The forward trailer axle of our spread axle configuration — the two axles on the trailer are 10 feet one inch apart, unlike a tandem axle on a dry box where the axles are one behind the other — weighed 1,680 pounds more than the 20,000 pounds most states allow on an individual axle of a spreda axle trailer.
Three times, MacGyver chained and tarped the load in the humidity-laden, oppressive 100 degree temperatures of Central Florida before it was adjusted correctly. Because of this painfully slow, and exhausting start, and the weekend, it was a full week before we delivered the load in Colorado. Ouch!
The trailer creates another problem for us, because it’s so heavy, freight over 10,000 pounds makes illegal it most of Canada, eliminating many potential loads for us.
In trucking there are many equations to ensure your truck is making money. There is the posted rate per mile, there is the rate ALL miles to the truck, including deadhead-to-pickup and deadhead-to-layover or deadhead-to-the-next-load, unpaid and paid out of the rate per mile, and then there is the rate per day. Our great rate per mile and ALL miles rate turned into a $550 a day trip for seven days. Ouch!
And there we sat, in Denver, staring at the computer. Not only did the load board have almost 9,000 fewer total loads on it than in July, the posted rates for flatbed and stepdeck trailers pulling legal loads, 8 feet six inches or narrower and 13 feet six inches or lower, were down by $1.00 to $1.50 per mile west of the Mississippi.
One loaded wanted a team to pull a heavy load for $2.18 a mile, we would get 73% of that rate, plus we pay $170 a week to rent the trailer, fuel and often tolls. Not worth moving the truck.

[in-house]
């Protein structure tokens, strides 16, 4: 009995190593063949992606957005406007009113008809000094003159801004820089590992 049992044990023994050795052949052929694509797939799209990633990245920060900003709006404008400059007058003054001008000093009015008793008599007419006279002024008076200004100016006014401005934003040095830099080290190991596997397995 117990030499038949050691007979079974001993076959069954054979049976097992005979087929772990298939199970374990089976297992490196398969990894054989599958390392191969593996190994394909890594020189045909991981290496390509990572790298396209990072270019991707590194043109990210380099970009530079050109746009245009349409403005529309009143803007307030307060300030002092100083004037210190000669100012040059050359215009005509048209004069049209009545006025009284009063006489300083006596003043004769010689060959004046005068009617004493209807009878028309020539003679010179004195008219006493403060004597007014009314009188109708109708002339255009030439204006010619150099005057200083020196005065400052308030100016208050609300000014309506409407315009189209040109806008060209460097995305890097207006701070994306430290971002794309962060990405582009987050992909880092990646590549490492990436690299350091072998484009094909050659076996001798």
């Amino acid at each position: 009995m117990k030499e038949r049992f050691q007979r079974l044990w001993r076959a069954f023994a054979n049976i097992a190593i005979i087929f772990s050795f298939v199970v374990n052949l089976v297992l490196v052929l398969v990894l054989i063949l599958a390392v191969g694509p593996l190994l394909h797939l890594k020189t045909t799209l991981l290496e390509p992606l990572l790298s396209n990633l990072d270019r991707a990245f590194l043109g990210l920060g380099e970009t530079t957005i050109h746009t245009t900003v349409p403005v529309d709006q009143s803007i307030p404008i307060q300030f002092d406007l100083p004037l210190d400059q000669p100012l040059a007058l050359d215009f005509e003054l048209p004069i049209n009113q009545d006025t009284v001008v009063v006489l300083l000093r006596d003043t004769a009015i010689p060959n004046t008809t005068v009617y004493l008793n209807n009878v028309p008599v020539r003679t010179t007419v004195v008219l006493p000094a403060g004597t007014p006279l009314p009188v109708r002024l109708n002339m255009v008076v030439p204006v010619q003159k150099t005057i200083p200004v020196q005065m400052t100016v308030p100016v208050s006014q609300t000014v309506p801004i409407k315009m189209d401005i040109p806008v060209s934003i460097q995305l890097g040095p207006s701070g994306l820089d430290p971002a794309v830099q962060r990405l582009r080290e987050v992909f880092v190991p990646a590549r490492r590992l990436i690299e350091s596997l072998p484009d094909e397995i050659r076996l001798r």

Since there was no freight we decided to use the time productively. We needed a little work on the tractor, we needed to visit my mother — where MacGyver spent two days with his head under the sink installing a dishwasher — and visit his mother where he setup her new computer with MAC OS Mountain Lion. We took loads to cover our fuel, trailer rental, weekly deductions for plates and insurances and that left us with $500 a day for the load.
We thought our luck had turned when, on Friday afternoon, August 24, we secured a load out of Portland, Oregon to Hamilton, Ontario. It vanished an hour before loading time on Monday morning, after we had deadhead the 275 miles and paid for the fuel. Suspicious maybe?
The message was clear, go east of the Mississippi as soon as possible, more opportunity. Making the best of the situation we booked a load to Montana and satisfied a four year itch.
We have wondered about the historic town of Livingston on I-90. Although it’s an easy mile walk from the truckstop at exit 330, in the right temperature, we launched the Vespa. Fifty-two miles from Yellowstone National Park, Livingston it’s a tourist town, with all the influence that travelers bring, baked onto its quaint architecture. Brick buildings graced with artful neon at the historic Murray Hotel and the local Chinese restaurant, The Wok.
We head south of US 89 toward Yellowstone to see the countryside and were greeted by a fire near Pine Creek in Paradise Valley.
The food was indeed delicious, even though the four-kinds of lettuce, green and red, didn’t come from a local garden, but the Sysco food truck. The server said they intend to build a hydroponic garden on the roof for next year.
The roasted-garlic, thin-crust pizza had caramelized garlic cloves the size of my thumb, soft but firm to the bite. Despite my no sugar status of almost 90 days, I was hot and parched, Montana forest fires left grit in the air, the homemade Lemon Ginger Soda brought me back to life.
By the time you read this, we will be moseying across the country, at 55 mph, to save fuel, North Dakota, crossing the Mississippi on Sunday, to reposition within striking distance of Illinois, ready for freight the day after Labor Day.